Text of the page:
Fairbanks has been showing off the past couple weeks with warm, sunny days. The snow has almost melted, the willows are budding, and the sun peeks through our curtain at 5:00 in the morning. I was driving into work today and Denali and the Alaska mountain range were out in all their glory. In the winter, it can be tough to see the range because of the ice-fog (natural) and/or smog (caused by air pollutants) in town. On the coldest days, a thick layer of gray veils the landscape and visibility can be limited to 25 yards.
This is truly the land of extremes. It’s not just the weather, either. As slow and ambivalent as I feel in the winter, spring/summer rolls around and I feel equally as energized and excited. The sun helps. A lot. For months in the winter, you can walk outside, stand directly in front of the sun and feel nothing but cold. But usually there’s a day in late March, early April where the heat from the sun warms your face and you feel rejuvenated for the first time in months. In an instant, the entire winter washes away.
This energy and the gorgeous weather got me in the mood to cook and since Sunday was Easter, it gave me an excuse to cook a lot of food. We had dinner with our Fairbanks family, and had an Easter feast that would make noblemen from the Middle Ages jealous. On the menu: roasted lamb, lentils, ginger carrots, cornbread, roasted potatoes, ham, potato salad, scalloped potatoes, scalloped beets, an Alaskan blueberry pie, and deviled eggs of three different varieties (traditional, curried, and truffle).
My dear friend and fellow food blogger made the truffle deviled eggs out of truffle butter, and they were the richest, most delectable deviled eggs on the spread. She’s a a brilliant Jane-of-all-trades: writer, designer, artist, mom, and I admire all her work so very much. See for yourself!
She gave me one of the best cooking tips I’ve ever been given. When I asked her how she came up with the recipes for her blog, she said she created them by smelling the ingredients. If the smell of an ingredient complemented another, she’d combine the two. I owe more to her than just saying it was “food tip”; because of this morsel of wisdom, I began creating food using all my senses, not just taste, and that’s the backstory of this week’s recipe which combines texture, smells, colors, and tastes.
Beets are on my ‘Top 5 Favorite Foods” list. I’d take a roasted beet over a donut any day. Their ruby-red color is reason enough to gobble them up.
It’s such a shame the canned variety has put a bad taste in the mouths of many because when cooked right, beets’ texture and sweetness cannot be beat. They taste like the Earth to me, much like potatoes, so I figured I would experiment with a scolloped beet dish.
It only took one try to get it just right because these are simple flavors. I’ve learned good, simple ingredients nearly always make a dish taste elaborate and complex because you can actually taste the flavors. One doesn’t mask the other. A little rosemary, garlic, and salt did the trick on the spice front.
The beets and chevre white sauce really took center stage, and the colors of the dish were straight from an artist’s palette: magenta, white, specks of fresh rosemary against the black cast iron skillet.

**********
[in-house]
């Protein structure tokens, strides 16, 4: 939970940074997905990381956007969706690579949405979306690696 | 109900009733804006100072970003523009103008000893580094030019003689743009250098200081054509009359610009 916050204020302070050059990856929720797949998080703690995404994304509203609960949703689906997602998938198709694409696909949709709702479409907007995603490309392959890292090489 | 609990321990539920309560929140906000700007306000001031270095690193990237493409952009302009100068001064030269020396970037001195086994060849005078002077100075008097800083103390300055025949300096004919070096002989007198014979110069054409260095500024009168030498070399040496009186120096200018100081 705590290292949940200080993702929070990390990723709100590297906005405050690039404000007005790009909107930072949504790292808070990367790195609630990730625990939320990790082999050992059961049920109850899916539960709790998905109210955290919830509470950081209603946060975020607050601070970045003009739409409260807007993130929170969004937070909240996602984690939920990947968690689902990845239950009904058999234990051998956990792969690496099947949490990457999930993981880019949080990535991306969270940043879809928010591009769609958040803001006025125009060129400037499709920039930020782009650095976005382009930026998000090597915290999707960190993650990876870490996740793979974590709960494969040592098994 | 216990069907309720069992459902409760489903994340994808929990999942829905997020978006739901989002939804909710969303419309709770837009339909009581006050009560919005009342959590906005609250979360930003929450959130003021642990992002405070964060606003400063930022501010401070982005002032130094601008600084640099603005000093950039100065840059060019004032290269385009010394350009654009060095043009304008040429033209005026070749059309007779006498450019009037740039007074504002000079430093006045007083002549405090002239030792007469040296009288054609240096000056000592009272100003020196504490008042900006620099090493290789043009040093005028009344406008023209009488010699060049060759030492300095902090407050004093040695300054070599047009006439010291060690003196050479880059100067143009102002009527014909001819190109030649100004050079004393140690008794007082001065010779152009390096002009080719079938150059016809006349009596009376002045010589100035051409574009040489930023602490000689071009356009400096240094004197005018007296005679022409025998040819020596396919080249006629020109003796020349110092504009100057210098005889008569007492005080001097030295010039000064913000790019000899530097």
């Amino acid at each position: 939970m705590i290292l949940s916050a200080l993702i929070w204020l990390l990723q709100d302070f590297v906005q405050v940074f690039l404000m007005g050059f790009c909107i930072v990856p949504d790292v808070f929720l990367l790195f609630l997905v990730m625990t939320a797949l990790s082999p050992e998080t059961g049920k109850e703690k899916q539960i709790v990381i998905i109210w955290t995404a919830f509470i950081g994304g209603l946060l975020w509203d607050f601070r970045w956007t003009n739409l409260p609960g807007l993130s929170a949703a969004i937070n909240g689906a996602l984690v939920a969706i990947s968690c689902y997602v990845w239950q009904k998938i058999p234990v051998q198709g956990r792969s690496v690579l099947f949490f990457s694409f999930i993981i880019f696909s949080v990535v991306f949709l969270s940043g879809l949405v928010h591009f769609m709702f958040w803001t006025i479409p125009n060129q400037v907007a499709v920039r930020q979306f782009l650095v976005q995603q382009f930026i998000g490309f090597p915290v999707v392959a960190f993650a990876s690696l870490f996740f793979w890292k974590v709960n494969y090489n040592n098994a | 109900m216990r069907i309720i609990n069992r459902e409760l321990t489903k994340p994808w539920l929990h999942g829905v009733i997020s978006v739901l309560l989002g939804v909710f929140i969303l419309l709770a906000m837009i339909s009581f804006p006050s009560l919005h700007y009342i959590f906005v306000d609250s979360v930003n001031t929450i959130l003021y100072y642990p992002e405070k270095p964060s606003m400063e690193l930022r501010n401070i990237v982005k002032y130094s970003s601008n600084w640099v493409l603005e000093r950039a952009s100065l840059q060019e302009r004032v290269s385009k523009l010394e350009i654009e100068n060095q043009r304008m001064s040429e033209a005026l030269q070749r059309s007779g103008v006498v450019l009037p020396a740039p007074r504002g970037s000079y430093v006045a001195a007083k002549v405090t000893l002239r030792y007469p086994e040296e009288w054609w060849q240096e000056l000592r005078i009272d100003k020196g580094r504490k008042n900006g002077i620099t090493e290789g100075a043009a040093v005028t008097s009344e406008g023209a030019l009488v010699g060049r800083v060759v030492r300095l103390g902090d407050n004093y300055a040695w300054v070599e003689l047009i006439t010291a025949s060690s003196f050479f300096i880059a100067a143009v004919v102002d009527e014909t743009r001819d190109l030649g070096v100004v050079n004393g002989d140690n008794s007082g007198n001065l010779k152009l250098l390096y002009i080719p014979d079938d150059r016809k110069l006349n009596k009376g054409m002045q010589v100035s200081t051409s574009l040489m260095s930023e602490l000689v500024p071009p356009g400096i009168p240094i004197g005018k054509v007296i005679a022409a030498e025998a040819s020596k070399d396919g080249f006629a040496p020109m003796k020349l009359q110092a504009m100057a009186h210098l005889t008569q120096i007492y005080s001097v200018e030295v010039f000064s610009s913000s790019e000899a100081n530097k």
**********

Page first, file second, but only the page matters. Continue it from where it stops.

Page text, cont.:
Not to mention, it tasted amazing! Each bite was a sweet, tangy mouthful equally as colorful in texture and taste as the dish itself. Did I mention it was easy to make?! The bulk of the cooking time was hands-off as the beets were cooking. Thanks to the tip from Ms. Ellis’s Perfect Instructor I didn’t waste time peeling the beets before I roasted them because the skins came right off after they were cooked and cooled.
- 8 medium sized beets
- 3 cloves garlic, minced and divided
- 1 Tbsp. fresh rosemary, chopped and divided
- 1 tsp. salt, divided
- 6 oz. chevre + 2 oz. crumbled and divided
- 1 cup of heavy cream
- Black pepper to taste
- ½ cup walnuts, roughly chopped
- Preheat oven to 400 degrees.
- Wash beets thoroughly. Poke a few holes in them with a knife or fork and drizzle with a little olive oil. Don't worry about peeling. The skin comes off easily after roasting.
- Put all the whole beets in an oven proof pan. Cover pan with foil.
- Roast beets for 1 hour, undisturbed. You know they are ready when a knife slips through without any resistance.
- Once done, take beets out of the oven and dunk in an ice bath. This will help with the removal of skins.
- When the beets are cool enough to handle, peel. With either your food processor or a very sharp knife, cut each beet in thin slices.
- In a prepared (oiled) oven proof dish, layer half the beets on the bottom.
- Sprinkle with half the garlic, rosemary, salt, and 1 oz. of goat cheese.
- Layer the rest of the beets on top. Sprinkle the rest of the garlic, rosemary, salt and 1 oz. goat cheese on top.
- Heat cream in a small saucepan over medium heat. Once warm, add 6 oz. of goat cheese and stir until it melts into the cream.
- Pour hot cream and chevre mixture over the top of the beets. Give the pan a little shake or bang it against the counter to help the cream/cheese mixture settle between the layers.
- Top with chopped walnuts and bake for 20 minutes or until the cream bubbles.